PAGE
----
Board Up Your KID (Snowboard That Is)

Board Up Your KID (Snowboard That Is)

The runaway growth of snowboarding has slowed to a mere canter, few can argue that the majority of youngsters now entering the world of alpine sports want to do so on a snowboard. While the ski industry has bought itself some time with hot-looking shape skis with upturned tips that go fakey in the terrain park, the writing’s been on the wall since Salamon, K2, and Rossignol, and other brand icons bought themselves snowboard companies of their own.


Board Up Your KIDEven as ski products get better and more exciting on the strength of the shape ski, a new generation of boarder wannabes is baking a new market share pie.

Smart ski companies hedged their bets or faced famine. Maybe not this year, or the next decade; but some day the alpine skier goes the way of the leather-lace binding.

Oh, you’ll still find kids bustin’ iron-crosses and backscratchers as they emulate the Johnny Moseleys of the skiing world, but they’re just the product of a powerful ski industry firing their best, and maybe last salvo, to infuse romance and cool into the sport.

Ask any ‘old-school’ skier with kids. With few exceptions, the youngsters want to board. And in increasing numbers, mom and dad are joining them.

Its taken time for the retail and rental industry to re-tool inventories for kids weighing less than 110 pounds. It was this relative scarcity of small boards and boots that kept the lid on an even bigger boom in the sport.

Kids wanted to board. But availability, and often cost, kept them on skis as mom and dad, not to mention group leaders herding busloads on ski trips, battled the tide.

The cost factor hasn’t changed. Board rental is still double that of a pair of skis. But inventories for rent and purchase are on the shelf in greater numbers than ever before. There’s no stopping the young disciples now—not once they’re properly fitted on their new decks.

Ask any ski school director. Instructor candidates at pre-season clinics draw as many boarders as skiers. Resorts now need as many snowboard instructors as they do ski instructors.

It’s what your kid wants to learn to do.

Don’t Be Afraid:

High Country retailers provide lots of insight to the task of selecting board equipment for your child.

“Find a board that stands between his chin and nose,” advised Greg Parker of Edge of the World Board Shop in Banner Elk. “And if you’re worried about his feet changing, buy him some rubber duckie boots at Wal-Mart.”

Parker noted that you don’t have to put a lot of money into a kids board.

“A lot of them are foam cores, which are lighter than wood cores and cost less,” he said. “Kids boards are lighter and smaller. The smallest look like mini-snowboards.”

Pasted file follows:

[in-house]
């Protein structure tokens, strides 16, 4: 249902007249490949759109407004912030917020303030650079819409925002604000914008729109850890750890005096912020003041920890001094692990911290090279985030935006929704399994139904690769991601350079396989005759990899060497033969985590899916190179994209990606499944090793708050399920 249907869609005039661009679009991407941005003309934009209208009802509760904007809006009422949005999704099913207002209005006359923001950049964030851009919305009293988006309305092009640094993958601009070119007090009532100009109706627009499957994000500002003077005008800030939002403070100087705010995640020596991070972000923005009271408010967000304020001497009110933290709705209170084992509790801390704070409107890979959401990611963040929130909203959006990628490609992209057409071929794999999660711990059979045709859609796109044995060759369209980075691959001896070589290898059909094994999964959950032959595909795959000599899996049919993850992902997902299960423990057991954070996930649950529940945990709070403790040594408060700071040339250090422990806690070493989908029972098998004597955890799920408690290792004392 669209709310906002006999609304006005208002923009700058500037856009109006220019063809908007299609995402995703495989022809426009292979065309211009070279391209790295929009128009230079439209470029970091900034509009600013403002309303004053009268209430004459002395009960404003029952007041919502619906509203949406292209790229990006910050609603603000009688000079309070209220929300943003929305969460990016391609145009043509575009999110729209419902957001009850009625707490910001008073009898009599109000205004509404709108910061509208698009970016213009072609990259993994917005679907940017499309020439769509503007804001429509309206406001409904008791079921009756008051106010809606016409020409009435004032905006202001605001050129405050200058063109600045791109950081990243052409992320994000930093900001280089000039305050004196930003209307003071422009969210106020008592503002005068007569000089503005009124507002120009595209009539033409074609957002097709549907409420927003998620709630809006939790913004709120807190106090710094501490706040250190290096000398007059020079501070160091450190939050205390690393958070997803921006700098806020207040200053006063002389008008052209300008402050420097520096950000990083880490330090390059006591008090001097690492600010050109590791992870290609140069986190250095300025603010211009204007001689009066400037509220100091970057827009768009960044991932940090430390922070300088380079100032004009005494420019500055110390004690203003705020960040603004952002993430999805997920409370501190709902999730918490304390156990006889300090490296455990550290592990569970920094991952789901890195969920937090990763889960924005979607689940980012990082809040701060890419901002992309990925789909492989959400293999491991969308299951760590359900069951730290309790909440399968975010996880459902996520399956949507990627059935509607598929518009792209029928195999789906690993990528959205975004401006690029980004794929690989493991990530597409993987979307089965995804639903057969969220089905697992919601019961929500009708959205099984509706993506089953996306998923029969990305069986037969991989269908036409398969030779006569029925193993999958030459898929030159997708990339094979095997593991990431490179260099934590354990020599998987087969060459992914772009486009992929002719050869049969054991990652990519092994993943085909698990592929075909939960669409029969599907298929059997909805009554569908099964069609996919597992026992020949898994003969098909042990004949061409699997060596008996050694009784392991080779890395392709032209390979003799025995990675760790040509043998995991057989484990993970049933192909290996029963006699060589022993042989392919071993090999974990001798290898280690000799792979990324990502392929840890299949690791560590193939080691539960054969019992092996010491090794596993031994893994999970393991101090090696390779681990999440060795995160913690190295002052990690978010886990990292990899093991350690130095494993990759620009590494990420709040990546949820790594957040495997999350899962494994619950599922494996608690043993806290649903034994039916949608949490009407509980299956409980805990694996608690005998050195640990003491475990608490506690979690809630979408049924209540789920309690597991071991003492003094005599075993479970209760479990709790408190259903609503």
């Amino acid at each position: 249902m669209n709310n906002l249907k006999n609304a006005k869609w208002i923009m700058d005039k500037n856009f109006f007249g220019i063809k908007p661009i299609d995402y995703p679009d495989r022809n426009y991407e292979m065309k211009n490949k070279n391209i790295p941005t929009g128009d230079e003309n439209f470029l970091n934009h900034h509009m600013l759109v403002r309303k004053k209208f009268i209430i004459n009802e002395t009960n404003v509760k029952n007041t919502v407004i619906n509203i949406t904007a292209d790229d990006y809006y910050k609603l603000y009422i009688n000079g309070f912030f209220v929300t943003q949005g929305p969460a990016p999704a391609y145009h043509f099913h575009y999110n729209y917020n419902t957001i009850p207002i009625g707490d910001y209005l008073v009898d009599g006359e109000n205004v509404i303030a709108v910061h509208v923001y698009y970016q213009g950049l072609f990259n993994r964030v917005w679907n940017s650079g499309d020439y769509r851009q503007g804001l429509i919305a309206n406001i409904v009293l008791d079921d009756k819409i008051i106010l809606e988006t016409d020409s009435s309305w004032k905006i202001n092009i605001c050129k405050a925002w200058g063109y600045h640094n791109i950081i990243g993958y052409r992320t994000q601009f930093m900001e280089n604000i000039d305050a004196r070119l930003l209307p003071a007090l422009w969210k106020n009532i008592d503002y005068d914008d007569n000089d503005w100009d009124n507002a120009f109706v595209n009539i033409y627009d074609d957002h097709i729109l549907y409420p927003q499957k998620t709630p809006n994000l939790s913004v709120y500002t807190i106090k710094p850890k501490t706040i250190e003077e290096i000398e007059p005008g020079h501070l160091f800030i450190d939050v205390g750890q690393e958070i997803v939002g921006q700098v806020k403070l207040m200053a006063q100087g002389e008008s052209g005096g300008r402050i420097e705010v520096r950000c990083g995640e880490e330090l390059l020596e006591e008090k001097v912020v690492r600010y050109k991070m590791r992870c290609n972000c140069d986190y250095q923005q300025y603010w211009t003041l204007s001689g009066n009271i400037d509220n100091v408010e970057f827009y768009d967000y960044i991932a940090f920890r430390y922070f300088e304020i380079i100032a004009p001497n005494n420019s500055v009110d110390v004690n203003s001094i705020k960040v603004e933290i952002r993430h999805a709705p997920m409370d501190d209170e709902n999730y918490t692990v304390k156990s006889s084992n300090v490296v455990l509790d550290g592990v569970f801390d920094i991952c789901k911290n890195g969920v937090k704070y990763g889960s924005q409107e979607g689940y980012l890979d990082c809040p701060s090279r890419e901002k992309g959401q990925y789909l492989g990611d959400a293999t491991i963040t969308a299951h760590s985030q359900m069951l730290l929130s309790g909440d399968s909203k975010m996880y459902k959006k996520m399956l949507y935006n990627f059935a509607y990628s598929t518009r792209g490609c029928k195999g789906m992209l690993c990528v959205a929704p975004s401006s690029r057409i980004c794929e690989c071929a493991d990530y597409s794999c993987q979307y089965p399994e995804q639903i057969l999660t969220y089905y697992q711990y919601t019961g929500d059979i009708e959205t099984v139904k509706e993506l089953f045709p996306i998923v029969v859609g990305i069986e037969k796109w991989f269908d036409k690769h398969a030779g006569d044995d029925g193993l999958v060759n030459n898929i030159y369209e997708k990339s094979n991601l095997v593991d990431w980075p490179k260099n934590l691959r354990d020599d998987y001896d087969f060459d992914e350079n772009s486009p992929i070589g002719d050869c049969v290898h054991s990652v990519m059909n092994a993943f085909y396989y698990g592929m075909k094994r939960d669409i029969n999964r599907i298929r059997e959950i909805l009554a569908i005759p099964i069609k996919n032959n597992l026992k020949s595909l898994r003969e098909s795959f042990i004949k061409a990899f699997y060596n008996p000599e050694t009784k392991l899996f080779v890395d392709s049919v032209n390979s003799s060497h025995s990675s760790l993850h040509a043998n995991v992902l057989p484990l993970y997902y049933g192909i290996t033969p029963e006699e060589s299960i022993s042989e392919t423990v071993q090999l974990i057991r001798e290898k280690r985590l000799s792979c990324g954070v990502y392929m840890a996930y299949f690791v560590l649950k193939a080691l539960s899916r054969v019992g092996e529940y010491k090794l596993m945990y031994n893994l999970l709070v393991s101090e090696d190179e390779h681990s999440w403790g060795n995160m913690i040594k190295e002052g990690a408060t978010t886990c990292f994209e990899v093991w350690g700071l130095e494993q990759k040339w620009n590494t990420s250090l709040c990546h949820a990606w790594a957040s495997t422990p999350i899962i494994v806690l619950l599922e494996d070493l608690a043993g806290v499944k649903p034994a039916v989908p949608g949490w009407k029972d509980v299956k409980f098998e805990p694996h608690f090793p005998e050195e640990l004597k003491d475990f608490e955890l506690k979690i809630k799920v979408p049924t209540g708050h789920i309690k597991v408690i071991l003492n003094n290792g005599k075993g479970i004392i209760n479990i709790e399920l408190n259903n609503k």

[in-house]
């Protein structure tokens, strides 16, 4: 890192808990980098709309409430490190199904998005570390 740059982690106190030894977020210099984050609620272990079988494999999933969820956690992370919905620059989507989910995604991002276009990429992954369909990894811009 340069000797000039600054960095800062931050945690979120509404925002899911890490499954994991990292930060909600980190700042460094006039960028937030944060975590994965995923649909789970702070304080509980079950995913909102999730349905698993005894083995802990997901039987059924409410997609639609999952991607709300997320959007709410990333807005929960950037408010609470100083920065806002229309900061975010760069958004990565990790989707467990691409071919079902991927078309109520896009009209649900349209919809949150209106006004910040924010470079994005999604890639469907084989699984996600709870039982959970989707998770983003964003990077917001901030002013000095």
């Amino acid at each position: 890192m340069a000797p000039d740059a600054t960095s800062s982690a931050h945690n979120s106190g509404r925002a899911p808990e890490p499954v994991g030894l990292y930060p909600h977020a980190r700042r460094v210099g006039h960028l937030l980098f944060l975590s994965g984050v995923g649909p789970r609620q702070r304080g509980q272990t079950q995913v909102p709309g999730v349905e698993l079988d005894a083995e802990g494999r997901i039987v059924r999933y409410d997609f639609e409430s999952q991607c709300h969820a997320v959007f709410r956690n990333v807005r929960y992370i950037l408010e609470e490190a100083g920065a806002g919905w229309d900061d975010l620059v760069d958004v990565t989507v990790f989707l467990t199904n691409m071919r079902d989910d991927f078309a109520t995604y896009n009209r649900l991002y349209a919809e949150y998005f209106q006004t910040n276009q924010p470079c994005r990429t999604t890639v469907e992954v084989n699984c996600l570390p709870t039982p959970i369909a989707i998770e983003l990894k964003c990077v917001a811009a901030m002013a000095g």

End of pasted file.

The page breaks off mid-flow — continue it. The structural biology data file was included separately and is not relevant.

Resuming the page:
Weight and length of the board is critical for the youngster.

“Weight distribution is important to consider when choosing a board,” said Donovan Carrol of Alpine Ski Center. “You want comfort and a board length between the kid’s chin and brow, but you can go shorter for the smaller ones. Select a boot that’s good and comfortable and make sure they like the color.”

The retail industry is repositioning inventories to better fit the seven to 14 year-old boarder.

Jeff Kattner of FirstTracks in Boone is fitting children as light as 60 pounds.

Board Up Your KID“Snowboarding’s not the rebel sport anymore,” he observed. “Even if dad’s a skier, he’s coming in with his children to find them the right board and he’s ready to give snowboarding a try, too.”

Both Kattner and Parker are “cross-over” boarders—skiers who later took up boarding. Parker began skiing at the age of four, but dumped his slats for a deck at the ripe old age of 13.

“I may ski once or twice a season, but its just not as fun anymore,” Parker said of the old discipline.

Kattner reverted to boarding because it was easier on his knees.

“But when the snow’s right I go back to what I do best and that’s skiing,” he admitted.

But both agree that kids don’t need to learn to ski before mounting a snowboard.

“They just want to play and snowboarding’s what’s cool,” Kattner observed. “And they can get better quicker on a snowboard. In a dozen days of snowboarding, kids can be carving turns and doing great. It would take a hundred days to achieve the same level on skis.”

Added Parker, “it’s harder to become a good skier than it is to become a good snowboarder.”

But everyone in the business suggests you buy your budding boarder a lesson in the beginning.

“Get them a lesson immediately and in an hour they can learn the basics,” Carroll said.

“The first day’s the worst day,” Parker remembered from experience.

New snowboards for children start at about $150. Boots and bindings can double the investment.

Kattner doesn’t suggest substituting the snowboard boot with a pack boot.

“It’s a question of support and performance,” he said, and offers suggestions to keep costs in check.

“They certainly won’t outgrow the board that quickly, and even if they do, we have ski and snowboard swaps every summer and fall around here,” he said. “You can sell and swap boards and boots as they grow. With more and more kids coming into the sport each year, you can find a buyer for your old equipment.”

The answer for most parents, however, will be to rent in the beginning. Rental inventories for kids are better than ever.

“We’ve picked up more kid’s boards over last year which was a year when we picked up more boards than the year before that,” Parker said describing a definite trend. “But if there’s a day we run out of kid’s boards to rent we’ll pull one out of retail and make it a rental.”

Parker and his colleagues are betting that’s one board sure to find a home in a hurry.

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